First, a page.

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New Georgian president inaugurated

Georgia has inaugurated a new president, 44-year-old philosopher and former university rector Giorgi Margvelashvili, who pledged to strengthen the former Soviet republic's ties with the west and maintain its commitment to Nato.

His inauguration brings to an end the nearly decade-long presidency of Mikhail Saakashvili, who aligned the Black Sea nation with the US and put it on the path toward integration with the European Union (EU).

The new president has little political experience and is seen as beholden to Bidzina Ivanishvili, a multi-billionaire whose coalition drove Mr Saakashvili's party from power in last year's parliamentary election.

Mr Ivanishvili has served as prime minister for the past year but stepped down after the inauguration as planned. His chosen successor, Irakli Gharibashvili, who as interior minister had been in charge of Georgia's police force, is expected to be approved by parliament in the coming days.

Most Georgians expect Mr Ivanishvili to retain influence over political and economic life, as the new president himself has acknowledged.

"He (Ivanishvili) is a person who has very serious public support," Mr Margvelashvili told The Associated Press during an interview at his home last week.

"He is a person whom I respect very seriously and has very serious influence on me because I respect him and I trust him. So, any time he has some kind of position, definitely that will matter for me."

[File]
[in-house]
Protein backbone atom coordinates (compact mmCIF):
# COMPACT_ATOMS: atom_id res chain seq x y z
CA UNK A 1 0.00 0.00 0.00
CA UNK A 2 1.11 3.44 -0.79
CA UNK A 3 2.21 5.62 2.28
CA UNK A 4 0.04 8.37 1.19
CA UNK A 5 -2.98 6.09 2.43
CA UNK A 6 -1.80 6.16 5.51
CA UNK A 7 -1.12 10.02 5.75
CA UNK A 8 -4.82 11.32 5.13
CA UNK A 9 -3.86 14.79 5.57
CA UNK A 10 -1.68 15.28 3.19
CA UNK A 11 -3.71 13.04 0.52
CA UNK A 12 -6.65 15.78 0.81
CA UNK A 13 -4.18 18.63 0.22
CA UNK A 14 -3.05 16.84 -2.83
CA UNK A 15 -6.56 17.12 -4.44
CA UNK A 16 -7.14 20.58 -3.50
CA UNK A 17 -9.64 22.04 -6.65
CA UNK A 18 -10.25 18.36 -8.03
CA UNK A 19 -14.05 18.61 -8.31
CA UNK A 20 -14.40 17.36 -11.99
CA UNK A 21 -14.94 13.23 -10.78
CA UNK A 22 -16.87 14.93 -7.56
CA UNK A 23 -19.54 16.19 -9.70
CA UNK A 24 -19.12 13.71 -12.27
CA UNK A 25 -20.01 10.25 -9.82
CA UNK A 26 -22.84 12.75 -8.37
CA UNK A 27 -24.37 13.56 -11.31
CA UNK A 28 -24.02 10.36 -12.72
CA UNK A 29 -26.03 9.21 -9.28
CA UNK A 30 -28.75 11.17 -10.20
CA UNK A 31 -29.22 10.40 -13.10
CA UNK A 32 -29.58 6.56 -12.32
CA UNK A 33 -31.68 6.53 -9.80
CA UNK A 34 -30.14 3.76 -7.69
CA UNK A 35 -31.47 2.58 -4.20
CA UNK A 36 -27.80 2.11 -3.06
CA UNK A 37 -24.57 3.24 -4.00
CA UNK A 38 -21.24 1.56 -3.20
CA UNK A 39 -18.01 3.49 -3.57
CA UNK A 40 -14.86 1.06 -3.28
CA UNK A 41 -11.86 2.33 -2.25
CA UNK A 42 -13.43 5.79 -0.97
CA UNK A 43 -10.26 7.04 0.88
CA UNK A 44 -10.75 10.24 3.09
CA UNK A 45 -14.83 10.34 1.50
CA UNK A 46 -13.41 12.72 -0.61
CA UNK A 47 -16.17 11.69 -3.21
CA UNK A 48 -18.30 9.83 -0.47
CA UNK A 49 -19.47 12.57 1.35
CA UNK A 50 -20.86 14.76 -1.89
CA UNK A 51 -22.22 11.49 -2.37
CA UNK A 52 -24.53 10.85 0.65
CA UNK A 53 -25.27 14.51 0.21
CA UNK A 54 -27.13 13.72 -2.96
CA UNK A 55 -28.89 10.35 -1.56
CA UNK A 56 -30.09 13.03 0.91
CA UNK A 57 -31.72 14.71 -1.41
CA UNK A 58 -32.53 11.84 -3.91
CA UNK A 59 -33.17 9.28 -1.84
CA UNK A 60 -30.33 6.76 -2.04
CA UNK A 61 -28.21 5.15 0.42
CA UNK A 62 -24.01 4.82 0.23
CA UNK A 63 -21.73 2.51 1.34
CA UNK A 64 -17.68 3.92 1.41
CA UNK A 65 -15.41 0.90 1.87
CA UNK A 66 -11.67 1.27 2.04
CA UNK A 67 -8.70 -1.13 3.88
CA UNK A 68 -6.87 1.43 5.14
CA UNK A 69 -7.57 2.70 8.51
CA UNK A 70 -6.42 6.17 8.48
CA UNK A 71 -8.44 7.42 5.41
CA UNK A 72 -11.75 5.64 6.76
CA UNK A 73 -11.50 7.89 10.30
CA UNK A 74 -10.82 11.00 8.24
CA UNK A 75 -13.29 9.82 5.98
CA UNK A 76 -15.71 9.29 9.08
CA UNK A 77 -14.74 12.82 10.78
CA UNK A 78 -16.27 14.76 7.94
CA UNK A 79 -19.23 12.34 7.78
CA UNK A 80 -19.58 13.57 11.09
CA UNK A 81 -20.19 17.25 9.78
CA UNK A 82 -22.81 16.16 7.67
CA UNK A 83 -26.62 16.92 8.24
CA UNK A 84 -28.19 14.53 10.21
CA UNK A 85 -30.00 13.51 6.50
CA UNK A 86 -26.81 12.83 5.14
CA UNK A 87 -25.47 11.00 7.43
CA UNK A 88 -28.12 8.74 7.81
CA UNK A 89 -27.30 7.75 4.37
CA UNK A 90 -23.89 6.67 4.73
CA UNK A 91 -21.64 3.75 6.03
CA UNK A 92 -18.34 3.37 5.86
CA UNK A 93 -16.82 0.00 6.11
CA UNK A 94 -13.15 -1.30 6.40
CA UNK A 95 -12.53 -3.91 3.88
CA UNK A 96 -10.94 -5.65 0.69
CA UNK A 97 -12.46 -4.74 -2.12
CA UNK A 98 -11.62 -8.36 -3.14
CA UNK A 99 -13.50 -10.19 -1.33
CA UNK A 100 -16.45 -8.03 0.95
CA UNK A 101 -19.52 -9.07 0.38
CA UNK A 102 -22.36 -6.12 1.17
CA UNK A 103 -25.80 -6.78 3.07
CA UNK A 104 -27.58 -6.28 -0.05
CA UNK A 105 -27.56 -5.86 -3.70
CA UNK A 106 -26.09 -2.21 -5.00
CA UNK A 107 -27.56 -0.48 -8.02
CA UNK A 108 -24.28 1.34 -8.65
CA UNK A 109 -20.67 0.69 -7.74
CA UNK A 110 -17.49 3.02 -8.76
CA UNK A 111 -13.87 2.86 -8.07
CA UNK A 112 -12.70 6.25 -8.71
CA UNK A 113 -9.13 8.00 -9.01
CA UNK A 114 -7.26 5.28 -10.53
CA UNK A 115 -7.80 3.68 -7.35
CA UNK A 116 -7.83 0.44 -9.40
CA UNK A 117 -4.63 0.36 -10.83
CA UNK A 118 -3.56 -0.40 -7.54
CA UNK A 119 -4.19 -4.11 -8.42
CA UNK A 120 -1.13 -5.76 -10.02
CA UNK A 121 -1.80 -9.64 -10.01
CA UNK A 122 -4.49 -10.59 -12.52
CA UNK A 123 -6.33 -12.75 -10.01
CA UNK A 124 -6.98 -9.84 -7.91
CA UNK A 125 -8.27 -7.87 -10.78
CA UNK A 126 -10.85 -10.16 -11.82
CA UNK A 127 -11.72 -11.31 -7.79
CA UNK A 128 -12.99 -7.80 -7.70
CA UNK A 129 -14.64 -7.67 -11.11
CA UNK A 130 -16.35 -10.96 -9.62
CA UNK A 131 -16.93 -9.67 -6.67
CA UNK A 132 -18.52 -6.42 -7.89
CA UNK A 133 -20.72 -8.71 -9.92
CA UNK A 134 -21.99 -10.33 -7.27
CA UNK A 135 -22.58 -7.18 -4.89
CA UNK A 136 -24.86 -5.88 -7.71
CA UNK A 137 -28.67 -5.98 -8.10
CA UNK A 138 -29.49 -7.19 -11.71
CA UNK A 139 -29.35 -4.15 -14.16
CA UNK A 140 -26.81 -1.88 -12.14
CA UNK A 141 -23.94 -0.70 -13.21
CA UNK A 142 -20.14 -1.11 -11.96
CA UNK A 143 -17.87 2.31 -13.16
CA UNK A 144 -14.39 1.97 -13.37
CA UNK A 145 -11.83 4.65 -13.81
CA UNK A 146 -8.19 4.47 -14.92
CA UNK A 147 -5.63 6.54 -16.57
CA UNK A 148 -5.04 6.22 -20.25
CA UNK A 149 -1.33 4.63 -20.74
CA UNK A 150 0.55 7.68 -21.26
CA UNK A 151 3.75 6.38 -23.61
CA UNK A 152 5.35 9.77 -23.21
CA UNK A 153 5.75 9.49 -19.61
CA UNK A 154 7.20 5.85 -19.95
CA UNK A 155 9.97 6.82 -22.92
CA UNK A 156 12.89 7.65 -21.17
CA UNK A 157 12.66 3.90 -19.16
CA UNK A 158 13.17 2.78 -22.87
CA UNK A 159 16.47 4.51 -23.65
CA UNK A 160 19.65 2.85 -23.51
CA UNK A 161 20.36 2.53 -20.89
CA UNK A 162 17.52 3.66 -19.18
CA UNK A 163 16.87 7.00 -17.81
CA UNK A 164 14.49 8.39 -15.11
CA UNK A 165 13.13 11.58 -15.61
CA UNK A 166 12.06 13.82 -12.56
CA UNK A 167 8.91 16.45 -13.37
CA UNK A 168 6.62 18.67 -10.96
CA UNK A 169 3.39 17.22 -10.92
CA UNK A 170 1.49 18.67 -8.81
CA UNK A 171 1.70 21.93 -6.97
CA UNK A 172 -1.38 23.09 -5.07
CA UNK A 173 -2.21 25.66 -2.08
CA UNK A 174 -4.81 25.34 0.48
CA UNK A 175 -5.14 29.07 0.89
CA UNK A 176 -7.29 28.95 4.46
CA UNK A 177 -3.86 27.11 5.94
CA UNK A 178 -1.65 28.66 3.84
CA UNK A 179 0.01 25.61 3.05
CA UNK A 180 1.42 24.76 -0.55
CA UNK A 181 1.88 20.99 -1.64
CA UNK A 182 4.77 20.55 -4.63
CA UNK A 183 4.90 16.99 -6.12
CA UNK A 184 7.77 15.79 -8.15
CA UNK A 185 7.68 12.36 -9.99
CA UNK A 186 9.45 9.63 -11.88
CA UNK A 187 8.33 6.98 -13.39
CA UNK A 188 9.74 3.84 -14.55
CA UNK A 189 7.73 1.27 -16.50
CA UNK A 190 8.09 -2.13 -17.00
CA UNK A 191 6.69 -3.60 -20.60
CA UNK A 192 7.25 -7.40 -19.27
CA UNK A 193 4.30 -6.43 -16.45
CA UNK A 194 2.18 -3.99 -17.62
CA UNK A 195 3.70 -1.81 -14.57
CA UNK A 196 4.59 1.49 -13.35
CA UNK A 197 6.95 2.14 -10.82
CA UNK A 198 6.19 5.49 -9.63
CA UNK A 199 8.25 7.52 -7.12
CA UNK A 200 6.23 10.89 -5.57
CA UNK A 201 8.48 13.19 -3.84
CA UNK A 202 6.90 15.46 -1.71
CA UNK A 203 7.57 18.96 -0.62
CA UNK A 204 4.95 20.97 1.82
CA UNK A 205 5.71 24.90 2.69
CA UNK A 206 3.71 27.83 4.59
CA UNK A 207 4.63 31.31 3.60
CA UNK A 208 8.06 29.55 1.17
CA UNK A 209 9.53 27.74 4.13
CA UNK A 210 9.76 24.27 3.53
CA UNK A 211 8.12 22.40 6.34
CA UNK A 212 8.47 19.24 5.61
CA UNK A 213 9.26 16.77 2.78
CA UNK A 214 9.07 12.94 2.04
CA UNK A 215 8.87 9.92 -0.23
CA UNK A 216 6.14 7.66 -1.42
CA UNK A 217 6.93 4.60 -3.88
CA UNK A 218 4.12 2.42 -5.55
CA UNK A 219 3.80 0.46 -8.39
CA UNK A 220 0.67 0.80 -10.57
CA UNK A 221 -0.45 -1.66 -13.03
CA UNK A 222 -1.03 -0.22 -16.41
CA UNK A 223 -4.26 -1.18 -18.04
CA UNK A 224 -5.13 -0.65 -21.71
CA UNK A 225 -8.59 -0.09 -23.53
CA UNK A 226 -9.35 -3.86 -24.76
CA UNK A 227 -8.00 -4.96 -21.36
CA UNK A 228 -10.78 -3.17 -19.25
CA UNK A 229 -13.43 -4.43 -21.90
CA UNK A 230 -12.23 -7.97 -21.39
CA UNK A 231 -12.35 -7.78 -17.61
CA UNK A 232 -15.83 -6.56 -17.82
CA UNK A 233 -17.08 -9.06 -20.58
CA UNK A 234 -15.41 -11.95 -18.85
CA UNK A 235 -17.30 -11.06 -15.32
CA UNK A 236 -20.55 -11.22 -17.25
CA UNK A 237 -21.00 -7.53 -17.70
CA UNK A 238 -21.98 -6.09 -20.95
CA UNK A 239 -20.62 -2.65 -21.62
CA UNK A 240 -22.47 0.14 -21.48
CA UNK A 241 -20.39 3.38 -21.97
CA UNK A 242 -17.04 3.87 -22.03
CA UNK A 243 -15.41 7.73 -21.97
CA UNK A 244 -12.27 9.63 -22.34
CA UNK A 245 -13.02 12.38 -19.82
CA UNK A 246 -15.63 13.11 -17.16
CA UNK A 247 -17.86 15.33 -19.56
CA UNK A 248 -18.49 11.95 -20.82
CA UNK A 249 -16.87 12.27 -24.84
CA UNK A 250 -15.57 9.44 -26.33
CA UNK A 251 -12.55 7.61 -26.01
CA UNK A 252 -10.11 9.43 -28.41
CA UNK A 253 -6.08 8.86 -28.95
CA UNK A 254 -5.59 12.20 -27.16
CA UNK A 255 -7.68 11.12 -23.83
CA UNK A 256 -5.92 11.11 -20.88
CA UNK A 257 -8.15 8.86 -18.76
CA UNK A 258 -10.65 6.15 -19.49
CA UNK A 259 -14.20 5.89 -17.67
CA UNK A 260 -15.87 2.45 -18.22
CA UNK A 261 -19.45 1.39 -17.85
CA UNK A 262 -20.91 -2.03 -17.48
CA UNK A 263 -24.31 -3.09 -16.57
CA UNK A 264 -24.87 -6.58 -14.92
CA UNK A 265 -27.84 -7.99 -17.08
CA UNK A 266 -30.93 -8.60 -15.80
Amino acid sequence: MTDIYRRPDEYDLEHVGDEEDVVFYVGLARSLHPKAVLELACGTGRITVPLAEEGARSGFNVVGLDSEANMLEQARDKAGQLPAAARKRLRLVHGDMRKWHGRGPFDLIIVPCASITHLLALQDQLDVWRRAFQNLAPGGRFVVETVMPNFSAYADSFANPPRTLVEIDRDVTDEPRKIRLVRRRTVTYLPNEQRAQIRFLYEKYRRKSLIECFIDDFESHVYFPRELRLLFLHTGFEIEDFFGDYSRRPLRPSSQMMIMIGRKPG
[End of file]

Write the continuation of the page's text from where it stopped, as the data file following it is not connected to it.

Mr Margvelashvili won last month's presidential election with 62% of the vote.

In his inaugural address, he expressed his commitment to democracy, EU integration and the strategic partnership with the US.

He said Georgians would continue to do their part in the international fight against terrorism, despite the losses sustained in Afghanistan, where Georgia is the largest non-Nato contributor of troops to the Nato-led mission.

Mr Saakashvili, who has been in Brussels for more than a week, refused to attend Sunday's inauguration, citing the criminal prosecution of several of his former ministers and members of his party.

Mr Ivanishvili has said that Mr Saakashvili also is likely to be questioned, in particular over the 2005 death of his first prime minister.

Zurab Zhvania's death was attributed to accidental carbon monoxide poisoning caused by a faulty gas heater but his brother has accused Mr Saakashvili of hiding the truth.

AP

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